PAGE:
1) Like anything else you should check your tackle everyday, drag, line, hooks. Also check your cameras and recording decks everyday. When you get out to the fishing grounds to drop the riggers clean the camera lens. Go inside the salon and check the TV to see if the cameras are leveled and prepared for the shots you want to get. Remember when the riggers get washed and chamois it may bump the cameras out of place, realigned them if you need to. Also make sure to check the recording decks; Press the screen display and look at the counter and see how much recording time you have left on your tape. Replace the tape if you are down to 5 minutes or less, it is not worth it to lose the release shot because you ran out of tape.
2) When the sunglasses get dirty with salt mist the same thing happens to the camera lens. Therefore is wise to clean up the camera. It only takes a couple of minutes to pull both riggers up and clean the camera lens. Use Rain-X to keep the water spots off the lens.
3) When hooked up to a fish go ahead and clean your camera lens if you remember. The boat usually is going backwards so you will have a clean video shot for the release.
4) Use a sharpie marker to make a mark on the line of about 6 arm lengths or 60 feet. This will serve as a guide that will let you know when you can start recording. When the mark reaches the rod tip, simply click the button and start recording the fishing action. This way you won't get caught by surprise when the fish comes jumping close to the boat. This will help you avoid losing those great jump shots.
5) When using the key fab to control the recording decks, press firmly and hold down the recording button for about 3 to 4 seconds. This will send the receiver a good signal from the key fab and will engage the decks on record mode. Repeat the steps for the stand by mode. Note: Make sure you press the button for 3 or 4 seconds.
6) Make sure that there is nothing covering up the IR eye on the recording deck(s) or that nothing has bumped it out of place. This can cause the IR eye to stop sending a signal to the recording deck(s) Note: It is not recommended to place objects or items around the decks since they can block the IR eye.
Video Tips for Beginners
Don't Buy Low End Equipment
Spend the extra money and get into the new age of digital video. Find a camera system that has the 3CCD chips. The CCD chip records each individual color and gives you a sharper image. Accessories are important and are worth the extra expense. A wide angle lens is also a great asset when shooting video in cockpits.
A Larger Size Camera is Better than a Small One
The smaller cameras that fit in your pocket or in the Palm of your hand might look okay and may be cool, but when the camera is that small, the stability and quality of the lens gets lost. Look for something that fits in your hand. Remember to pan slowly and not too fast when you are shooting video, this way the video will flow rather smoothly and it will be easier on the eye.
Keep Your Camera Covered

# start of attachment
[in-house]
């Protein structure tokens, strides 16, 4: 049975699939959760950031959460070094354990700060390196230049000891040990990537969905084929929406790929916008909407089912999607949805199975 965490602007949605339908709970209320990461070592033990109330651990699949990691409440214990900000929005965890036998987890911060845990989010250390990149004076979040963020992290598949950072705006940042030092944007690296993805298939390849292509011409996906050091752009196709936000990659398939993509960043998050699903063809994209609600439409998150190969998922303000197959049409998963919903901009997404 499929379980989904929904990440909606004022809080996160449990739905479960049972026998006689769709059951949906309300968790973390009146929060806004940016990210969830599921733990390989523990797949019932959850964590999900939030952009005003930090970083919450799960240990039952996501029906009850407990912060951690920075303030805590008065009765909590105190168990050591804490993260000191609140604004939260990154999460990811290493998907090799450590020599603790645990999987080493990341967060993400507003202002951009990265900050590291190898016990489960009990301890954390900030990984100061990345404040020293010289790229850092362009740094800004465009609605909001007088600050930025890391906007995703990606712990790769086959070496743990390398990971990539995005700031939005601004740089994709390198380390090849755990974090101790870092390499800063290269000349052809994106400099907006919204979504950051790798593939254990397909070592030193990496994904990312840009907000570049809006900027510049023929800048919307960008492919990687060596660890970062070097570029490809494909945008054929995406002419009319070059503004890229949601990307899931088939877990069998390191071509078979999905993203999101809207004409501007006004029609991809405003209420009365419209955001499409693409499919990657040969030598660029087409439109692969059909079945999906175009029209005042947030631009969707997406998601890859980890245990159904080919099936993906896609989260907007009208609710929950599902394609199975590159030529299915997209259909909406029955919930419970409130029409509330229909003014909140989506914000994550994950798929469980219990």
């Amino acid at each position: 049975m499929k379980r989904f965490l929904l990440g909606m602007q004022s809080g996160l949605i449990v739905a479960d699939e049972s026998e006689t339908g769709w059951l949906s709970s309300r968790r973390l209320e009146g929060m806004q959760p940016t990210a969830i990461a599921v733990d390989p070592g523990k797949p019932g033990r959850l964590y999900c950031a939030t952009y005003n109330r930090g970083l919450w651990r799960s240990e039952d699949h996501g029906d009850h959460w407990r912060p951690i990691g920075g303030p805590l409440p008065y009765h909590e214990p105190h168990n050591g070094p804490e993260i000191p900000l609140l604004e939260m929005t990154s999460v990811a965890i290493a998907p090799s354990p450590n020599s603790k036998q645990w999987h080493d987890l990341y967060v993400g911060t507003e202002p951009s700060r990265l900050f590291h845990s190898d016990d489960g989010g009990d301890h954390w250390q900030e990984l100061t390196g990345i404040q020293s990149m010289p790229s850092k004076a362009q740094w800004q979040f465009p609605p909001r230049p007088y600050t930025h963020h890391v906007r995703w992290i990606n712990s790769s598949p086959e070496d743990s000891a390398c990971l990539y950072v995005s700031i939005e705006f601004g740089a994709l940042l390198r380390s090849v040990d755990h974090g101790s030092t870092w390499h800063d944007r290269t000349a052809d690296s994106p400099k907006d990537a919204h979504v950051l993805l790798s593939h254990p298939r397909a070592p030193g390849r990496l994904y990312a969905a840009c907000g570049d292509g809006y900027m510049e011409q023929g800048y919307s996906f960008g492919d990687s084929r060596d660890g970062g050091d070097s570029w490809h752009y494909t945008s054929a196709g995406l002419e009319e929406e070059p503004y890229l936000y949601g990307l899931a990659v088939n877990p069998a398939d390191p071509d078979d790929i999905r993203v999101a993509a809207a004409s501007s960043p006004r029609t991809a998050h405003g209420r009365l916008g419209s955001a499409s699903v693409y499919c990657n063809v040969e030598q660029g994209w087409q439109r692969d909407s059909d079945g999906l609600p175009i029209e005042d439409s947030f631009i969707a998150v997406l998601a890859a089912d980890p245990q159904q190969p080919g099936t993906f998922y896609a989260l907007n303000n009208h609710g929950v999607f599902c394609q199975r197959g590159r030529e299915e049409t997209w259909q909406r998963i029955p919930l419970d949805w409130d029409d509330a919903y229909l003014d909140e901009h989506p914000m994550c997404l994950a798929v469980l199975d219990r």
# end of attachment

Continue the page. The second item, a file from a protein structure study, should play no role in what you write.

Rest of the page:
Buy a rain jacket for your camera; companies like Porta Brace make custom covers called Rain Jackets. These covers will keep salt residue off the camera. Do not fall into the trap of thinking that because it is a calm day the camera will not get salt residue. Be careful when shooting billfish up close to the leader, the tendency is to hold the camera over the covering board to get that close-up head shot; but be prepared to avoid the spatter, for the fish will shake his head and splash water all over the camera. At the end of each day you should always take a chamois and wipe down the camera body to get rid of the salt residue.
Don't Shoot In Automatic Focus
This is one of the most common mistakes that everyone makes while shooting fishing videos. When you look through the viewfinder and see a blue marlin jumping on the leader, the camera automatically focuses on the rod tip making you miss the Marlin jump shot. Sounds familiar? In order to avoid this problem, turn your camera to manual focus, zoom in to where you think the fish could jump and pan out. This little small tip will help you avoid losing those great marlin jump shots.
Try Shooting More Than One Angle
Shooting from the bridge of the boat to keep the camera dry and to get that great high angle perspective is a great idea. Nonetheless I suggest that you move around the boat whenever possible to make the video more interesting. Get some shots of the captain, the mate rigging the bait, or lures, and the rod and reel. My favorite part of the experience of shooting video is to interview the angler in the chair while they are fighting the fish. By adding all these different shots to the video you will only make it more real and less static.
Storing Your Camera in the A/C
Everyone thinks that keeping the camera inside the boat is the best thing to do. The truth of the matter is that the air conditioner will cause the camera to get condensed. If a blue marlin gets hooked, the instinct is to run and get the camera inside the boat, at this point the camera lens will be fogged and you will miss the shots. The best solution to this problem is to place the camera outside in the cockpit or bridge. Make sure to keep it inside a camera bag sitting somewhere safe. This will solve the problem of condensation and it will keep you from missing all the fishing action.
Don't Forget Your Spares
Be ready at all times especially if the boat catches a record fish. In order to avoid running out of battery or tape while you are fishing, always make sure you have a stash of tapes and batteries tucked somewhere near you. You need to have at least two or more batteries charged and ready to go. Tape is inexpensive so keep plenty in your bag.
Be Ready at All Times